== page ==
Today, any reputed institution is suspect, even names rich with history of iterating fact as.. fact, that is sadly no longer the case. Those credentials are now sculpted by the hands of greed into a meaningless incarnation of their former self. We now live in an age where information is often more wholesome when composed from a kitchen table in contrast to the more deceptive alternative conjured in a cubical 10 floors below a board of directors governed by the “Whos who” of Washington demigods-gone-lobbyists.

    Its truly incredible that more than a hundred years of organized Western Journalism have been trumped by a consortium of young adults with laptops. These individuals cupping the fluttering flame of truth deserve more than to be called “Journalists”.

  7. It seems the middle classes do not like the idea that people might write/tell their own histories/stories. They are fucking scared of not being in control of history. It seems to me the concept of history itself is highly suspect – a middle class plot founded on a particular view of progress (and all (hi)stories have a plot). Stories are popular and democratic not history. Journalists could get a proper job.

  8. Journalism stopped being a noble calling once they began taking an active role in the events that they were reporting on. And this I believe coincided with the accretion of the various media outlets and agencies into a small group of world encompassing multi-national corporations with limited (effective) ownership.

    I doubt if any gatherer and dispenser of events would bare to tolerate being called a “journalist” these days. It’s akin to being called a politician or a lawyer.

    1.  It’s more that journalism stopped being a noble calling once news departments were put under the control of entertainment divisions. Once news had to answer to ratings and ad revenue, it was all over.

      1.  Has that not always been the case? Newspapers survive on ads, so when some big ad spender threatens to pull out the paper change its tune. Hell, it may be more of a threat these days to call the companies that run ads for products and state that your no longer going to buy their products because of the association with some statement or other.

        1.  No. Actually it’s only relatively recently that news gathering and reportage was so blatantly beholden to ad revenue. This is especially true in the case of network news, where there once was an explicit firewall between the news division and the rest of the corporation.

          Granted, the wall began coming down before a lot of BB readers were born, so many of you have probably not known a time when journalists had only the facts of the story to worry about, but I’m certainly old enough to remember a time where news reporting could, for the most part, be trusted.

          It’s easy to be jaundiced and cynical about the death of journalism, but some of us still remember a time when it really was an honorable career and the ones doing the job honestly cared about accuracy and their craft, rather than their ratings.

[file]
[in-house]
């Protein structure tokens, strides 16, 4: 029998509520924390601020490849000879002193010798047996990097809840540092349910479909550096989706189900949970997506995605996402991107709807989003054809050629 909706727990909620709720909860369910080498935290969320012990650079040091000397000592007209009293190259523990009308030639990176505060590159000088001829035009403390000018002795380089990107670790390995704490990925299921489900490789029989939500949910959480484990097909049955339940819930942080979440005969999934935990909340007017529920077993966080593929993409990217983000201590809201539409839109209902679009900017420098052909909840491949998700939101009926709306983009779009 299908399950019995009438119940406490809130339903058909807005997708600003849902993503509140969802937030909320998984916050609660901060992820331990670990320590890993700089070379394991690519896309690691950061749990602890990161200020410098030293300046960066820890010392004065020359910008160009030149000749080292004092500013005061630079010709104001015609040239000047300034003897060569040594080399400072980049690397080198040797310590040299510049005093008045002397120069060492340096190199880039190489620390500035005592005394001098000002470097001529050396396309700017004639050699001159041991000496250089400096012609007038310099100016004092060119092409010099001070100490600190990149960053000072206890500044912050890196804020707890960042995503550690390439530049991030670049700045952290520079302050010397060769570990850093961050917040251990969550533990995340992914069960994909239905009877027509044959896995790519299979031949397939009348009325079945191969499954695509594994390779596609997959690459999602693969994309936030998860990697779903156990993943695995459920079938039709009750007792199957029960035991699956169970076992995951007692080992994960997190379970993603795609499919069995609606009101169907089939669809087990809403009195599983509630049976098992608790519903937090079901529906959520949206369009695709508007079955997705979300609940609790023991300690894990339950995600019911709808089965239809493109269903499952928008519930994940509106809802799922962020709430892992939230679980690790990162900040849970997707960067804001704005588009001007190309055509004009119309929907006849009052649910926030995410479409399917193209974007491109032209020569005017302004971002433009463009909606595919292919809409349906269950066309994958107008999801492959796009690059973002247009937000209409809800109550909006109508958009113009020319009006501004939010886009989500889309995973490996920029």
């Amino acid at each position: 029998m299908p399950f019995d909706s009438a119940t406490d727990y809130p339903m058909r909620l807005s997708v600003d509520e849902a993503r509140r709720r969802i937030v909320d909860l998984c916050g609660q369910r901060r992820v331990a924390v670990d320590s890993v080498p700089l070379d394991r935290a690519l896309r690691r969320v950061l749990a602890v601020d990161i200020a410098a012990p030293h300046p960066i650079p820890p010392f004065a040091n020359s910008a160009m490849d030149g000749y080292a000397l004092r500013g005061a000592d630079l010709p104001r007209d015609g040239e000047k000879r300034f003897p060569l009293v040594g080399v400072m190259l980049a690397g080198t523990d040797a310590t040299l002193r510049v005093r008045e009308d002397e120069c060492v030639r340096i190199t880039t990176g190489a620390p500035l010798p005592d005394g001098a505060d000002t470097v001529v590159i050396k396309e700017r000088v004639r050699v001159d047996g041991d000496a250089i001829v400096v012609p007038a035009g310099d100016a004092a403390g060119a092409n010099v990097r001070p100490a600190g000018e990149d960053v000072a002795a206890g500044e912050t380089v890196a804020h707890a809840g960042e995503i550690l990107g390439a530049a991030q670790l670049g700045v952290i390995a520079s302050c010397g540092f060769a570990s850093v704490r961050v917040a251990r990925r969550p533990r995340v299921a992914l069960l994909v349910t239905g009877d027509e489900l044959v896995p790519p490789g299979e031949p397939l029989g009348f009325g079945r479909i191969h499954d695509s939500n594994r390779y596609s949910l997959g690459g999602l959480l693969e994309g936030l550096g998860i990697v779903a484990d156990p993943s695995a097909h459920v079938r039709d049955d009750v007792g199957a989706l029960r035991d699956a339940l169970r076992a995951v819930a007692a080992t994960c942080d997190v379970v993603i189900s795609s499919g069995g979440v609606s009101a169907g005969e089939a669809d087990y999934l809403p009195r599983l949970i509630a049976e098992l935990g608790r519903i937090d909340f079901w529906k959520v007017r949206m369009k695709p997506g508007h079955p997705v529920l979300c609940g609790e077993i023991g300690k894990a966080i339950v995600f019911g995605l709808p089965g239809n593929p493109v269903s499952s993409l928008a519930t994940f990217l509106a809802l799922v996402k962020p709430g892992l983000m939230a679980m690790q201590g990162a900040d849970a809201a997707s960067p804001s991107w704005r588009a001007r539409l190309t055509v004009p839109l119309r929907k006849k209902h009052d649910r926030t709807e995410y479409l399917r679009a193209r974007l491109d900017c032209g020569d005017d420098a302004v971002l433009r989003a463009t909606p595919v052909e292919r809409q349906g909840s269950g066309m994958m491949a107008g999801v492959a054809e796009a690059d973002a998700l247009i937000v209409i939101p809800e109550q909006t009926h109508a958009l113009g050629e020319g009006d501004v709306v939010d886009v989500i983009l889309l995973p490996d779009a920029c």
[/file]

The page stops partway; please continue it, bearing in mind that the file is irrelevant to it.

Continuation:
2.  The age of supposedly “objective” news was actually pretty brief, prior to the consolidation of news outlets in the ’40s and ’50s the reader knew what side on an issue the paper was on, including reporting as well as editorials.

      That sort of environment doesn’t bother me one bit.  I strongly believe I get a better grasp of an issue by reading and comparing what The Nation and The American Spectator have to say, than I do from reading the Washington Post or watching NBC/CBS/ABC.

  9. Wow, an article concerning Laurie Penny has been up for almost 24 hours and still none of the usual stalker-army of hateful trolls that seem to follow her everywhere attacking her in the comments section…I am truly amazed! 

    Also, Laurie Penny + Warren Ellis = win. :)

    1. I apologise for the slow response, I’m on holiday.  “corporate-crime-fighting superhero journo” must be the most overblown moniker I’ve run across for a long time.

      Journalism has lost a lot of its credibility in the UK simply because of the actions of journalists.  When instead of investigating public interest stories they spend all their time and effort prying into the private lives of C-list “celebrities”, they can’t expect much respect.

      That said, people do of course get the newspapers they deserve – or rather, the newspapers they buy.  So the outrage by the general public is simply disingenuous.

  10.  Notwithstanding the occasional stalwart, I bemoan the almost total loss of integrity, honesty and ethics in the profession… political or editorial bias, sensationalism and plain old-fashioned BS seem to be the norm rather than the exception. 

  11. I was just confused as to why Warren Ellis getting guests to write about the downfall of journalism on his blog. It just seemed so far removed from the works of the Dirty Three and the Bad Seeds I couldn’t see the connection…

      1. Yes. Hence the confusion. Warren Ellis is also a famous musician (see Nick Cave & The Bad Seeds, The Dirty Three, Grinderman). There was a level of sarcasm in my other comment. It’s been painfully explained now.

  12. When the internet gets more popular, maybe there will be a rise of something I like to call the Citizen Journalist.

    Perhaps they could write in “news blogs” or “nblogs”.

    It could change the world.

  13. Sadly the days of the Fourth Estate where the Newspapers reported the news and kept the politicians honest is long gone. Now they are simply bought and sold propaganda machines touting a party line, smearing the opposition and stopping to any means to get a sensational headline as they try to cling on to revenue and relevance.

    Change is coming – one hopes – but not until the tools available for discovery and dissemination of objective truth improves… how does one find the nuggets of truth in the flotsam of the internet… at least with the Media Empires you know where you need to turn for your fix